Again, it’s all about the quality of food you choose to feed your dog. If it’s a wet food for dogs containing natural, nutritious ingredients, and a balanced level of protein alongside fruits and vegetables, it should actually promote leanness and weight loss in your dog.
Yes - wet food is a great choice for puppies from about six weeks old, when they’re weaning off mama dog’s milk. At this stage, their teeth are small and delicate, so dry kibble will be too severe for them to chew on. A little wet dog food will taste amazing to their inexperienced taste buds, so they’ll be more eager to chow down and use its nutrients to grow big and strong.
Senior dogs can often benefit from a switch to wet dog food. This is because at an advancing age, they’ll get a lot out of the increased moisture content in wet food, the strong aroma and flavour will encourage them to eat and build up their strength, and the softness of the meaty chunks is easier on their teeth. If your senior dog is used to dry food, perhaps try mixing a bit of wet food along with the kibble so they will benefit from wet food’s sensory and nutritional properties.
Some dog owners like their pooch to have a warm meal, and why not? Wet food is often chilled in the fridge once opened, which can reduce the lovely taste and texture of wet dog food, so it’s a good idea to heat it up and reinvigorate the flavour and smells.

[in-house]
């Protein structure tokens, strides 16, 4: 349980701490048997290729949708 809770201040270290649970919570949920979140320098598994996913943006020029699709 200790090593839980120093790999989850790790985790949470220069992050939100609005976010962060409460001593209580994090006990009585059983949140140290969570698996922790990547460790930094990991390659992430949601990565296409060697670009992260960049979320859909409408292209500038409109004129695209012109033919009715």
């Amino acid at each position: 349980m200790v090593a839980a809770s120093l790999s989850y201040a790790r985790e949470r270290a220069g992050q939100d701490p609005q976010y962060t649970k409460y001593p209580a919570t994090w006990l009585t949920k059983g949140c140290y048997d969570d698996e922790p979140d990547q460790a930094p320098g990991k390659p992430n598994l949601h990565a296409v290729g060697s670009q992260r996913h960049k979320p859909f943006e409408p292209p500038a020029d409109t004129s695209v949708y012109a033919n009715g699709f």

To safely heat wet dog food, you could add a bit of warm water to the bowl, put it in a plastic bag and immerse it in hot water, or heat it up in the microwave (though some believe microwaves can reduce the nutritional value of the food, so do this sparingly).
In any case, be extra certain that the food isn’t scolding hot, but warm, before serving it to your hungry pup.
Let’s finish off this doggy inquisition into wet dog food with a few final myth busters.
Nope - wet food doesn’t cause weight gain, in fact, it’s often used in a weight controlled diet instead of dry food to keep your dog lean because it has a lower carbohydrate content than dry food. However, a low-quality wet food full of fat and filler ingredients could cause your dog to pile on the pounds. Be sure to choose nutritious, delicious wet dog food packed with natural, high-quality ingredients.
If your dog has a case of the runs, it’s unlikely that their wet food diet is the culprit. There are a few reasons your dog may have unconventional poop symptoms, such as food poisoning, stress, a change of environment, or eating something harmful they may have found in the house or out on a walk.
If your dog is a grazer, and so wet food is stewing in their dog bowl all through the day, that could cause harm to your dog’s gut as the left food may go off and pick up bacteria. For a grazing dog, it could be a better idea to put them on a dry food diet, and perhaps feed them wet food as an occasional treat.
There doesn’t appear to be any evidence for this! There are plenty of reasons your dog might poop more excessively, however - their diet may have been changed and their gut is getting used to the shift; a recent stressful situation such as a new dog, a visit to the vet or a house move; or a bout of food poisoning, perhaps due to bacteria in their food. On its own, no - wet food shouldn’t make your dog poop more often.
Hopefully that should cover all your wet dog food queries and have you feeling able to confidently choose whether wet food is right for you and your pooch. Take a look at our range of organic grain-free wet dog food for every dog’s need, or if you have any other questions, get in touch with us and leave a comment.